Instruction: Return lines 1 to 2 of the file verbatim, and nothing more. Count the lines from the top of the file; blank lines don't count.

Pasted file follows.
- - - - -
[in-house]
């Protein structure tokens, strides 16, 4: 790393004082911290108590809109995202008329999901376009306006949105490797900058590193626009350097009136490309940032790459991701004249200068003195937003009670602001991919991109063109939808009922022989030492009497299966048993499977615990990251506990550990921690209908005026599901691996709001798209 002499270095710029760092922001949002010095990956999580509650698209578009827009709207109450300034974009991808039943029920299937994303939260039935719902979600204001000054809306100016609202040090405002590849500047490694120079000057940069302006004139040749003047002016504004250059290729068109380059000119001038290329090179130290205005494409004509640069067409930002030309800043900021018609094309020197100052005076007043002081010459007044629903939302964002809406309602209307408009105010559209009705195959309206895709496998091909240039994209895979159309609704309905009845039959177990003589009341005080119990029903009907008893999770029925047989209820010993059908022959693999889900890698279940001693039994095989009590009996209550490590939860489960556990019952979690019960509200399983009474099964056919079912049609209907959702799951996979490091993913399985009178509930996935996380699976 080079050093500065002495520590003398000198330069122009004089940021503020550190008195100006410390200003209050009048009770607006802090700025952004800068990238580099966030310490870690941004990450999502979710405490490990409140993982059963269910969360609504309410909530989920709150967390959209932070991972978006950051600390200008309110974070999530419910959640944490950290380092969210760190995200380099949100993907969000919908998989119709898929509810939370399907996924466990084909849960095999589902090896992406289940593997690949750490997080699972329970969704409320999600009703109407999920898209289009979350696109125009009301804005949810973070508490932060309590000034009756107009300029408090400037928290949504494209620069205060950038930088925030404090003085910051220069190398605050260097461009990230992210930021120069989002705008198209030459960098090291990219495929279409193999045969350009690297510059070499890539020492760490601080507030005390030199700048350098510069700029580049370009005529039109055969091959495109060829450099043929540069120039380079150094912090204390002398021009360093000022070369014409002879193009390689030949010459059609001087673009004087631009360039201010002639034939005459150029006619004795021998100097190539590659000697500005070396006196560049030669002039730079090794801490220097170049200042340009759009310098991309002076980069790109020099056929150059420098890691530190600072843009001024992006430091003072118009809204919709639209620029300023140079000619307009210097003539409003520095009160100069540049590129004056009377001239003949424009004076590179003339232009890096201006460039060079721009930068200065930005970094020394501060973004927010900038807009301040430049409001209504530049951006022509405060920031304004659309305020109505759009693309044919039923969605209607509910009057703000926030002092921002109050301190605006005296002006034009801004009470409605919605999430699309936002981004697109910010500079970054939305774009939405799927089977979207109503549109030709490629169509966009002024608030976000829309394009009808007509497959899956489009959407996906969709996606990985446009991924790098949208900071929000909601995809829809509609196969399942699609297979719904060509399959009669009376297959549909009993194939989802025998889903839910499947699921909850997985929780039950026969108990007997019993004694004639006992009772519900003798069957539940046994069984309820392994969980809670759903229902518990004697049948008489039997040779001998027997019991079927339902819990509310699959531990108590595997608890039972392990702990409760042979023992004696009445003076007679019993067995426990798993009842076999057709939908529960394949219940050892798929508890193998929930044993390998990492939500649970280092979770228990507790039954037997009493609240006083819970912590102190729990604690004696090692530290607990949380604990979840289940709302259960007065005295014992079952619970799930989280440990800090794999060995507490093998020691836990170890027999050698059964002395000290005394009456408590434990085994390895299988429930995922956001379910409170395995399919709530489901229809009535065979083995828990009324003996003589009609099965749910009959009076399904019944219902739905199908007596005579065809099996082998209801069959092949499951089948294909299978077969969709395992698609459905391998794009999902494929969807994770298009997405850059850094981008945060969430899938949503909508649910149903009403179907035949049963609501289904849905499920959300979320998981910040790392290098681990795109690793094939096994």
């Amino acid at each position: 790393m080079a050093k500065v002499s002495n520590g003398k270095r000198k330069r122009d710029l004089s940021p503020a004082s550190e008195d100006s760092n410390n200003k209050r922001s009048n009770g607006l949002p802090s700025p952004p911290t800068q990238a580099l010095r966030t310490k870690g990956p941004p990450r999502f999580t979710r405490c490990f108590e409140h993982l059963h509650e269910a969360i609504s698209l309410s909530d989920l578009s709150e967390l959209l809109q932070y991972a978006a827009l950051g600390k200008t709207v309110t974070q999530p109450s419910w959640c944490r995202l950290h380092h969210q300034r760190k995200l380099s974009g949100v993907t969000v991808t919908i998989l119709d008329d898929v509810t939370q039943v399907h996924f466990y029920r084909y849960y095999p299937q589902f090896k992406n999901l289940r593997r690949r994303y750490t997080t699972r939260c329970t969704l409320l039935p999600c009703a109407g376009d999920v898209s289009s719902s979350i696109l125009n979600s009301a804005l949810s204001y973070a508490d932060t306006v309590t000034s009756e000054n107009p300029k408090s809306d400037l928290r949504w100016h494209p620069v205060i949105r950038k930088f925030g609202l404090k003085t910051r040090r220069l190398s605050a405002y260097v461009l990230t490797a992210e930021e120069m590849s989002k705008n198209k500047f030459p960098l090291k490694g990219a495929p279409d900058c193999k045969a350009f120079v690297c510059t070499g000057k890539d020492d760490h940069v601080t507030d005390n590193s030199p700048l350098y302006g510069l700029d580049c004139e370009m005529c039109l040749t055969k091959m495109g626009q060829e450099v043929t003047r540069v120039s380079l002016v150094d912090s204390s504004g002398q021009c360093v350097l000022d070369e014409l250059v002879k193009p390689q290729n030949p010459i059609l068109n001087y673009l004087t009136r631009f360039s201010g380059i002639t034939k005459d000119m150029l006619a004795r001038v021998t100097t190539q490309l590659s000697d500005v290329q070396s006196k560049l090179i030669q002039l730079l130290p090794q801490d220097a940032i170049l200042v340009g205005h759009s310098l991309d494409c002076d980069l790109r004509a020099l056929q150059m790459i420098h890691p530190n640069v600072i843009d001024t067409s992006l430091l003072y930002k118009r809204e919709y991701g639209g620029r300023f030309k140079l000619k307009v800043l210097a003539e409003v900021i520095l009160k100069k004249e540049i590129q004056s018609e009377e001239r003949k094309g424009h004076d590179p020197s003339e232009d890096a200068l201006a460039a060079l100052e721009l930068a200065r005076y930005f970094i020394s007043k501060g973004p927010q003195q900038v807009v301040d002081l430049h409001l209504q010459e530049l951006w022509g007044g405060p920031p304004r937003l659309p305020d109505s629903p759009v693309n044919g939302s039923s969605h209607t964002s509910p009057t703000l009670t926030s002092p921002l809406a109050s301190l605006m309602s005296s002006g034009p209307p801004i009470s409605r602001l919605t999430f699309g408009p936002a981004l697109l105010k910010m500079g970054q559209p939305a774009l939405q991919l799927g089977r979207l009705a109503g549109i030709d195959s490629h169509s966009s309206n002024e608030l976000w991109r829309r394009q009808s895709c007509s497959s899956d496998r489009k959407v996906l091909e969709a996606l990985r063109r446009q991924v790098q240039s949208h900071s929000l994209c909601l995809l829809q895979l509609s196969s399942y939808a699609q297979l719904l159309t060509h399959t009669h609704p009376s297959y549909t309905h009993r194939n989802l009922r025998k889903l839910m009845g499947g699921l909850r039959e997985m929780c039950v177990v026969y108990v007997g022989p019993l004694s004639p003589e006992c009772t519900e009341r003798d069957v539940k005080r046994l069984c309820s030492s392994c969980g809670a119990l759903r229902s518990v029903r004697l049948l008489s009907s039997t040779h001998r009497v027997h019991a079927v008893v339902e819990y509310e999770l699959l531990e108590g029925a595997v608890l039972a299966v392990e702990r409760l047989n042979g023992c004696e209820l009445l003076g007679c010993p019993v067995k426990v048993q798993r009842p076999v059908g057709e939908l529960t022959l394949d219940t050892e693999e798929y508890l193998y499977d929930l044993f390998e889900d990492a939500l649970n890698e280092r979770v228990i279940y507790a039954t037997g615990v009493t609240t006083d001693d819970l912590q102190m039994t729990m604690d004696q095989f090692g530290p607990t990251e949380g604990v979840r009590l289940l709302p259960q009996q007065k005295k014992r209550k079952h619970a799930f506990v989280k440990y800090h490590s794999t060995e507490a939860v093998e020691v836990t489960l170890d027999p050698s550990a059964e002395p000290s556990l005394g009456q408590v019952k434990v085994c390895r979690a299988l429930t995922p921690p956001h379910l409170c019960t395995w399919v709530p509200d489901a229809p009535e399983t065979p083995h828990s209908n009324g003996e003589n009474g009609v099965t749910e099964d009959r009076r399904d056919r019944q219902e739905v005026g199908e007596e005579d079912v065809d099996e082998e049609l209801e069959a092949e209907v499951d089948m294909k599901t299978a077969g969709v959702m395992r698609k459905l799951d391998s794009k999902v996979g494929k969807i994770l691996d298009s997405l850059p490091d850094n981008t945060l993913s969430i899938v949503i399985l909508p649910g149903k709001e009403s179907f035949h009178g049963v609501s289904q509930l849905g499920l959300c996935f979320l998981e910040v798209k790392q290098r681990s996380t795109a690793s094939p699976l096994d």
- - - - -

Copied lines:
[in-house]
């Protein structure tokens, strides 16, 4: 790393004082911290108590809109995202008329999901376009306006949105490797900058590193626009350097009136490309940032790459991701004249200068003195937003009670602001991919991109063109939808009922022989030492009497299966048993499977615990990251506990550990921690209908005026599901691996709001798209 002499270095710029760092922001949002010095990956999580509650698209578009827009709207109450300034974009991808039943029920299937994303939260039935719902979600204001000054809306100016609202040090405002590849500047490694120079000057940069302006004139040749003047002016504004250059290729068109380059000119001038290329090179130290205005494409004509640069067409930002030309800043900021018609094309020197100052005076007043002081010459007044629903939302964002809406309602209307408009105010559209009705195959309206895709496998091909240039994209895979159309609704309905009845039959177990003589009341005080119990029903009907008893999770029925047989209820010993059908022959693999889900890698279940001693039994095989009590009996209550490590939860489960556990019952979690019960509200399983009474099964056919079912049609209907959702799951996979490091993913399985009178509930996935996380699976 080079050093500065002495520590003398000198330069122009004089940021503020550190008195100006410390200003209050009048009770607006802090700025952004800068990238580099966030310490870690941004990450999502979710405490490990409140993982059963269910969360609504309410909530989920709150967390959209932070991972978006950051600390200008309110974070999530419910959640944490950290380092969210760190995200380099949100993907969000919908998989119709898929509810939370399907996924466990084909849960095999589902090896992406289940593997690949750490997080699972329970969704409320999600009703109407999920898209289009979350696109125009009301804005949810973070508490932060309590000034009756107009300029408090400037928290949504494209620069205060950038930088925030404090003085910051220069190398605050260097461009990230992210930021120069989002705008198209030459960098090291990219495929279409193999045969350009690297510059070499890539020492760490601080507030005390030199700048350098510069700029580049370009005529039109055969091959495109060829450099043929540069120039380079150094912090204390002398021009360093000022070369014409002879193009390689030949010459059609001087673009004087631009360039201010002639034939005459150029006619004795021998100097190539590659000697500005070396006196560049030669002039730079090794801490220097170049200042340009759009310098991309002076980069790109020099056929150059420098890691530190600072843009001024992006430091003072118009809204919709639209620029300023140079000619307009210097003539409003520095009160100069540049590129004056009377001239003949424009004076590179003339232009890096201006460039060079721009930068200065930005970094020394501060973004927010900038807009301040430049409001209504530049951006022509405060920031304004659309305020109505759009693309044919039923969605209607509910009057703000926030002092921002109050301190605006005296002006034009801004009470409605919605999430699309936002981004697109910010500079970054939305774009939405799927089977979207109503549109030709490629169509966009002024608030976000829309394009009808007509497959899956489009959407996906969709996606990985446009991924790098949208900071929000909601995809829809509609196969399942699609297979719904060509399959009669009376297959549909009993194939989802025998889903839910499947699921909850997985929780039950026969108990007997019993004694004639006992009772519900003798069957539940046994069984309820392994969980809670759903229902518990004697049948008489039997040779001998027997019991079927339902819990509310699959531990108590595997608890039972392990702990409760042979023992004696009445003076007679019993067995426990798993009842076999057709939908529960394949219940050892798929508890193998929930044993390998990492939500649970280092979770228990507790039954037997009493609240006083819970912590102190729990604690004696090692530290607990949380604990979840289940709302259960007065005295014992079952619970799930989280440990800090794999060995507490093998020691836990170890027999050698059964002395000290005394009456408590434990085994390895299988429930995922956001379910409170395995399919709530489901229809009535065979083995828990009324003996003589009609099965749910009959009076399904019944219902739905199908007596005579065809099996082998209801069959092949499951089948294909299978077969969709395992698609459905391998794009999902494929969807994770298009997405850059850094981008945060969430899938949503909508649910149903009403179907035949049963609501289904849905499920959300979320998981910040790392290098681990795109690793094939096994």